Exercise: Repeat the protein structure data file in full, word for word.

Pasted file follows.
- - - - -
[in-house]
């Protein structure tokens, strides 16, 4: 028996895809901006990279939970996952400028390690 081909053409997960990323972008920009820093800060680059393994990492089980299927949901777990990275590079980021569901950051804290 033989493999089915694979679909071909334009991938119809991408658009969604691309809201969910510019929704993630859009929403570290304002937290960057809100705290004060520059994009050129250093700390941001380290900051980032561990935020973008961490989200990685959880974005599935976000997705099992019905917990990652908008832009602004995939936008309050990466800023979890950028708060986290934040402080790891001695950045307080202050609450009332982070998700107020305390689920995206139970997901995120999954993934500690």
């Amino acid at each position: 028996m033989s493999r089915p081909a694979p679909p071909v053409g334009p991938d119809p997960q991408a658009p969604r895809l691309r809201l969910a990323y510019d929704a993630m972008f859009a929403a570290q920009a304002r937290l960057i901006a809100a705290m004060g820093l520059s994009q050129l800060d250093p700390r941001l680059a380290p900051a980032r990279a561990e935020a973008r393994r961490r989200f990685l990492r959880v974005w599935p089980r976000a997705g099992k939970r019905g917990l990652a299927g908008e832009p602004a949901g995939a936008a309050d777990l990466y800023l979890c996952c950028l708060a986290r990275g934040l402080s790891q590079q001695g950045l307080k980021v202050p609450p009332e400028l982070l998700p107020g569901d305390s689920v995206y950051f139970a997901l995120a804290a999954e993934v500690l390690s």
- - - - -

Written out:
[in-house]
């Protein structure tokens, strides 16, 4: 028996895809901006990279939970996952400028390690 081909053409997960990323972008920009820093800060680059393994990492089980299927949901777990990275590079980021569901950051804290 033989493999089915694979679909071909334009991938119809991408658009969604691309809201969910510019929704993630859009929403570290304002937290960057809100705290004060520059994009050129250093700390941001380290900051980032561990935020973008961490989200990685959880974005599935976000997705099992019905917990990652908008832009602004995939936008309050990466800023979890950028708060986290934040402080790891001695950045307080202050609450009332982070998700107020305390689920995206139970997901995120999954993934500690």
């Amino acid at each position: 028996m033989s493999r089915p081909a694979p679909p071909v053409g334009p991938d119809p997960q991408a658009p969604r895809l691309r809201l969910a990323y510019d929704a993630m972008f859009a929403a570290q920009a304002r937290l960057i901006a809100a705290m004060g820093l520059s994009q050129l800060d250093p700390r941001l680059a380290p900051a980032r990279a561990e935020a973008r393994r961490r989200f990685l990492r959880v974005w599935p089980r976000a997705g099992k939970r019905g917990l990652a299927g908008e832009p602004a949901g995939a936008a309050d777990l990466y800023l979890c996952c950028l708060a986290r990275g934040l402080s790891q590079q001695g950045l307080k980021v202050p609450p009332e400028l982070l998700p107020g569901d305390s689920v995206y950051f139970a997901l995120a804290a999954e993934v500690l390690s």